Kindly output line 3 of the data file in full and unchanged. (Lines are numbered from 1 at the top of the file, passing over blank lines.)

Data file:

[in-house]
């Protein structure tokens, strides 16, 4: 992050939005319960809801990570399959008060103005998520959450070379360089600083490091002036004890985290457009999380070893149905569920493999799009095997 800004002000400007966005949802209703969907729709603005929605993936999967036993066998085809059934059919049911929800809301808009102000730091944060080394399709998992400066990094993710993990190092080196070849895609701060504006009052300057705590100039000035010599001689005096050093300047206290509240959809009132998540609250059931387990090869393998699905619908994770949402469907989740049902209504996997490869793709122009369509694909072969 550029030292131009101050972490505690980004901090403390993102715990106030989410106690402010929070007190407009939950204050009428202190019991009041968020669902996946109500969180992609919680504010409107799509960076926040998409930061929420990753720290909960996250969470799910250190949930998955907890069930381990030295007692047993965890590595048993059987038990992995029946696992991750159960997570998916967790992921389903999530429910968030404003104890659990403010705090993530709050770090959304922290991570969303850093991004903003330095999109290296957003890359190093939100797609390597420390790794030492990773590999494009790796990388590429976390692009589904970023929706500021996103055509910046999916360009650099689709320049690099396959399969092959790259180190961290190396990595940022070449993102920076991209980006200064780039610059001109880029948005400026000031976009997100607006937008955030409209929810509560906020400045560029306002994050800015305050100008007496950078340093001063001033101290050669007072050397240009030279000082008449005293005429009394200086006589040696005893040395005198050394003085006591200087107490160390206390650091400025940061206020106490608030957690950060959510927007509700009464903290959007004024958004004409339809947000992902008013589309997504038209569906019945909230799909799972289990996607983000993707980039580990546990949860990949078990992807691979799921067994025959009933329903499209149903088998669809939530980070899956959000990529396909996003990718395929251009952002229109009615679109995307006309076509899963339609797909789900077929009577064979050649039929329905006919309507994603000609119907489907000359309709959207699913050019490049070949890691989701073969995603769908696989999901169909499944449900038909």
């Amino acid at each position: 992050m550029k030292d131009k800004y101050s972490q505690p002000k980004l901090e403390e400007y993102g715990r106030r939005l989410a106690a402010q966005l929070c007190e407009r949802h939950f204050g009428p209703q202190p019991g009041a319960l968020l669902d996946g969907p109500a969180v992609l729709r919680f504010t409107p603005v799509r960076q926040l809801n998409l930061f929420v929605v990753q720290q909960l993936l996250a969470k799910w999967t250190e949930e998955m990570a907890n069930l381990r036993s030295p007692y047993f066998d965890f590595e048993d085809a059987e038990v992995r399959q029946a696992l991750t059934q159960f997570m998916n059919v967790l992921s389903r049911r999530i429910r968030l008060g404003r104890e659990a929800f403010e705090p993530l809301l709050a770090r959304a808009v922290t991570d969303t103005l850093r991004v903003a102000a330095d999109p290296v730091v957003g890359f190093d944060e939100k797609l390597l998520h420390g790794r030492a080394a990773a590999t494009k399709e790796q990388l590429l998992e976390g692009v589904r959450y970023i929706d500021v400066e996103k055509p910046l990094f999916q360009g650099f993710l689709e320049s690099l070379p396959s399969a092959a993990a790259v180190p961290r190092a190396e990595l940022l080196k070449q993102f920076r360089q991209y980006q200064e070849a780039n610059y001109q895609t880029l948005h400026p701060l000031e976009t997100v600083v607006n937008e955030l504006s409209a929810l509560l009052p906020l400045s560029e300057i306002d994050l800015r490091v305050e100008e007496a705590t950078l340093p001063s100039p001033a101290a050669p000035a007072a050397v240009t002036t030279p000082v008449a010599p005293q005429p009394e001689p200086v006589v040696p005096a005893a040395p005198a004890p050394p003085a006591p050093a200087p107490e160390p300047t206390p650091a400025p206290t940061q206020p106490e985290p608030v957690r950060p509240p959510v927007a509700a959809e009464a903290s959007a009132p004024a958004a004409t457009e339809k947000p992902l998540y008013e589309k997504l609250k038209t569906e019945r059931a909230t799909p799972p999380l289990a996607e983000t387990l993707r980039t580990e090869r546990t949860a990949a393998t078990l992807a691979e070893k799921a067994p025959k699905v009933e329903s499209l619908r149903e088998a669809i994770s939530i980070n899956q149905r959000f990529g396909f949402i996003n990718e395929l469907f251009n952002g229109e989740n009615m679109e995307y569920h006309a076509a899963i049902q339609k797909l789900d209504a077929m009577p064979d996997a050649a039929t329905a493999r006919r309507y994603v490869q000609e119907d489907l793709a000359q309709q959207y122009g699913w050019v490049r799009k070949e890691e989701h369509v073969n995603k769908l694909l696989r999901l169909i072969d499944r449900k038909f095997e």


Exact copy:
């Amino acid at each position: 992050m550029k030292d131009k800004y101050s972490q505690p002000k980004l901090e403390e400007y993102g715990r106030r939005l989410a106690a402010q966005l929070c007190e407009r949802h939950f204050g009428p209703q202190p019991g009041a319960l968020l669902d996946g969907p109500a969180v992609l729709r919680f504010t409107p603005v799509r960076q926040l809801n998409l930061f929420v929605v990753q720290q909960l993936l996250a969470k799910w999967t250190e949930e998955m990570a907890n069930l381990r036993s030295p007692y047993f066998d965890f590595e048993d085809a059987e038990v992995r399959q029946a696992l991750t059934q159960f997570m998916n059919v967790l992921s389903r049911r999530i429910r968030l008060g404003r104890e659990a929800f403010e705090p993530l809301l709050a770090r959304a808009v922290t991570d969303t103005l850093r991004v903003a102000a330095d999109p290296v730091v957003g890359f190093d944060e939100k797609l390597l998520h420390g790794r030492a080394a990773a590999t494009k399709e790796q990388l590429l998992e976390g692009v589904r959450y970023i929706d500021v400066e996103k055509p910046l990094f999916q360009g650099f993710l689709e320049s690099l070379p396959s399969a092959a993990a790259v180190p961290r190092a190396e990595l940022l080196k070449q993102f920076r360089q991209y980006q200064e070849a780039n610059y001109q895609t880029l948005h400026p701060l000031e976009t997100v600083v607006n937008e955030l504006s409209a929810l509560l009052p906020l400045s560029e300057i306002d994050l800015r490091v305050e100008e007496a705590t950078l340093p001063s100039p001033a101290a050669p000035a007072a050397v240009t002036t030279p000082v008449a010599p005293q005429p009394e001689p200086v006589v040696p005096a005893a040395p005198a004890p050394p003085a006591p050093a200087p107490e160390p300047t206390p650091a400025p206290t940061q206020p106490e985290p608030v957690r950060p509240p959510v927007a509700a959809e009464a903290s959007a009132p004024a958004a004409t457009e339809k947000p992902l998540y008013e589309k997504l609250k038209t569906e019945r059931a909230t799909p799972p999380l289990a996607e983000t387990l993707r980039t580990e090869r546990t949860a990949a393998t078990l992807a691979e070893k799921a067994p025959k699905v009933e329903s499209l619908r149903e088998a669809i994770s939530i980070n899956q149905r959000f990529g396909f949402i996003n990718e395929l469907f251009n952002g229109e989740n009615m679109e995307y569920h006309a076509a899963i049902q339609k797909l789900d209504a077929m009577p064979d996997a050649a039929t329905a493999r006919r309507y994603v490869q000609e119907d489907l793709a000359q309709q959207y122009g699913w050019v490049r799009k070949e890691e989701h369509v073969n995603k769908l694909l696989r999901l169909i072969d499944r449900k038909f095997e």